Mixed Workload And Steady State Testing
In the past, we could look at four-corner performance to get a good idea of how a product would act in the real world. That's no longer the case, though. Mixed-workload tests yield more useful info on what your SSD does while multitasking and running background software.
Our new mixed workload tests show performance at several queue depths with 80% reads and 20% writes. The SM2256 comes up short of several existing SSDs, but proves quicker than SanDisk's Ultra II (a low-cost drive with SanDisk three-bit-per-cell flash).
Silicon Motion fares a bit better when we benchmark with random data.
This set of tests typifies a sequentially-accessed mixed workload at steady state. It's an extreme use case - for example, what you might see after several hours of editing large video files and then rendering to the same drive. Most users won't experience anything quite like this.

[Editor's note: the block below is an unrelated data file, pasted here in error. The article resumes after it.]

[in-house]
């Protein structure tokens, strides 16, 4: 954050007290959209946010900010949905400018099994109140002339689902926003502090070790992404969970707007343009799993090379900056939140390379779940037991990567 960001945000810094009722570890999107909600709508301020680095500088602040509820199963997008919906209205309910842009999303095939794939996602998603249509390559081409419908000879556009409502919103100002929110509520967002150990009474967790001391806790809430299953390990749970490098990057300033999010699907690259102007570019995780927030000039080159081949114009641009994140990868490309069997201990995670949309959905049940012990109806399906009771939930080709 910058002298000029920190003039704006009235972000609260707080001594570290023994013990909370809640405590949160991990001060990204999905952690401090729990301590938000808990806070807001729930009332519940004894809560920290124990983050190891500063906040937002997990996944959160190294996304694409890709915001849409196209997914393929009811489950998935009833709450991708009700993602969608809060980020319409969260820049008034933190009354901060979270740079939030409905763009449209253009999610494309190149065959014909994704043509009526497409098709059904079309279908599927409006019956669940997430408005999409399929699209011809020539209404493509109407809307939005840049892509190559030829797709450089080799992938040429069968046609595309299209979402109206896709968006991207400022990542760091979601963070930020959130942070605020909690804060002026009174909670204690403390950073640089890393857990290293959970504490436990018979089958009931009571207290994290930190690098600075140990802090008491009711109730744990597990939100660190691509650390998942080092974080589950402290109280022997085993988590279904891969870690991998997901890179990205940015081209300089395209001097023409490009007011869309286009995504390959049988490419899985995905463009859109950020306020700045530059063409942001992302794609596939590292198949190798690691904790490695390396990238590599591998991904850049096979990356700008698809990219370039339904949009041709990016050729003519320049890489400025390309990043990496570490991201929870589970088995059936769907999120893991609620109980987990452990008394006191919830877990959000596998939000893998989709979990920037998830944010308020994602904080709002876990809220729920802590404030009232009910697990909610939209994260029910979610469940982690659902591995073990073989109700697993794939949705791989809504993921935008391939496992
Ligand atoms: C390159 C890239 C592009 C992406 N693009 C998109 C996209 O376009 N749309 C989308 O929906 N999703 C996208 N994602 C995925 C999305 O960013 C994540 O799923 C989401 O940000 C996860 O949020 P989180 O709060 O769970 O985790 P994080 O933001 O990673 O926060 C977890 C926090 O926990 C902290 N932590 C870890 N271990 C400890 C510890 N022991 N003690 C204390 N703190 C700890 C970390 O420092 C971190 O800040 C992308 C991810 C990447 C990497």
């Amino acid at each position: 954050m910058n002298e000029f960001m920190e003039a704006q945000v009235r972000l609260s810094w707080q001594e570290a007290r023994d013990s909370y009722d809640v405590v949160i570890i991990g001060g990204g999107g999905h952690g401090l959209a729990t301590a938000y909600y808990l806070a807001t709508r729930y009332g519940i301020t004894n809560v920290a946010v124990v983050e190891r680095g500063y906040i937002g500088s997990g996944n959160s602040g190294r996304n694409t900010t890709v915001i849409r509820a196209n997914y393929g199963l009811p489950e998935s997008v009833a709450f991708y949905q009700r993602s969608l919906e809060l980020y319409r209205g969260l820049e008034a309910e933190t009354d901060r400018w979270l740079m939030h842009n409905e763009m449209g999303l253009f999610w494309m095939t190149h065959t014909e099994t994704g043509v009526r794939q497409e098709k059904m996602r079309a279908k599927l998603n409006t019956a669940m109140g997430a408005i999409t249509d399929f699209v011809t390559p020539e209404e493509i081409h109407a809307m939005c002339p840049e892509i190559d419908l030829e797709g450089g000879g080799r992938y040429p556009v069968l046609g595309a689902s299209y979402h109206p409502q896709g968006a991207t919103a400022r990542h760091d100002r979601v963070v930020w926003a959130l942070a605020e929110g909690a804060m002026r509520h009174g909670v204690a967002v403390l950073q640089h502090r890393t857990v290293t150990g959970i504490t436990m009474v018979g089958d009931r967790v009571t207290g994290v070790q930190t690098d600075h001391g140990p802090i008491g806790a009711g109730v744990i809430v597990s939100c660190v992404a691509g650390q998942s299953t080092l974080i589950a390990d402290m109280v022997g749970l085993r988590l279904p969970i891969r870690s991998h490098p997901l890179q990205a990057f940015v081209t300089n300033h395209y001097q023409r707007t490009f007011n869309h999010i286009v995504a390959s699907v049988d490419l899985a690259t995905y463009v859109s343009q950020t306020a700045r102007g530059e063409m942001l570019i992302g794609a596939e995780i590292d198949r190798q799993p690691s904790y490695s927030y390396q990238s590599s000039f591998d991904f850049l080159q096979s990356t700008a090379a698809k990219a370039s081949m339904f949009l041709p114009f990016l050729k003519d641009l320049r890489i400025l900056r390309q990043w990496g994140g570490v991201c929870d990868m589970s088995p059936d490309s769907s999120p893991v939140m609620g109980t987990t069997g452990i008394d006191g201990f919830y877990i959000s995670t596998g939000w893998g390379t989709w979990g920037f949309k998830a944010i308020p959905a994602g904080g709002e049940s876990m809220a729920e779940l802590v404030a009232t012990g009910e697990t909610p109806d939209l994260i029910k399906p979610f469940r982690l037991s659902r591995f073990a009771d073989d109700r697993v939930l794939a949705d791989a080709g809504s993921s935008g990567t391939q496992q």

When I first created this chart, I didn't expect to see any product spike and dip so wildly. But the SM2256 is all over the place. Its steady state 4KB performance varies more than any other SSD I've ever tested.
This chart illustrates the final 100 seconds of our test. Again, steady state benchmarking is well outside what we consider normal usage, but we still get a good idea of how well a product might perform in a RAID environment. We look for consistent behavior across the graph, without wild peaks and valleys. That's the opposite of what Silicon Motion's sample drive shows us when it's taxed by 4KB writes for hours.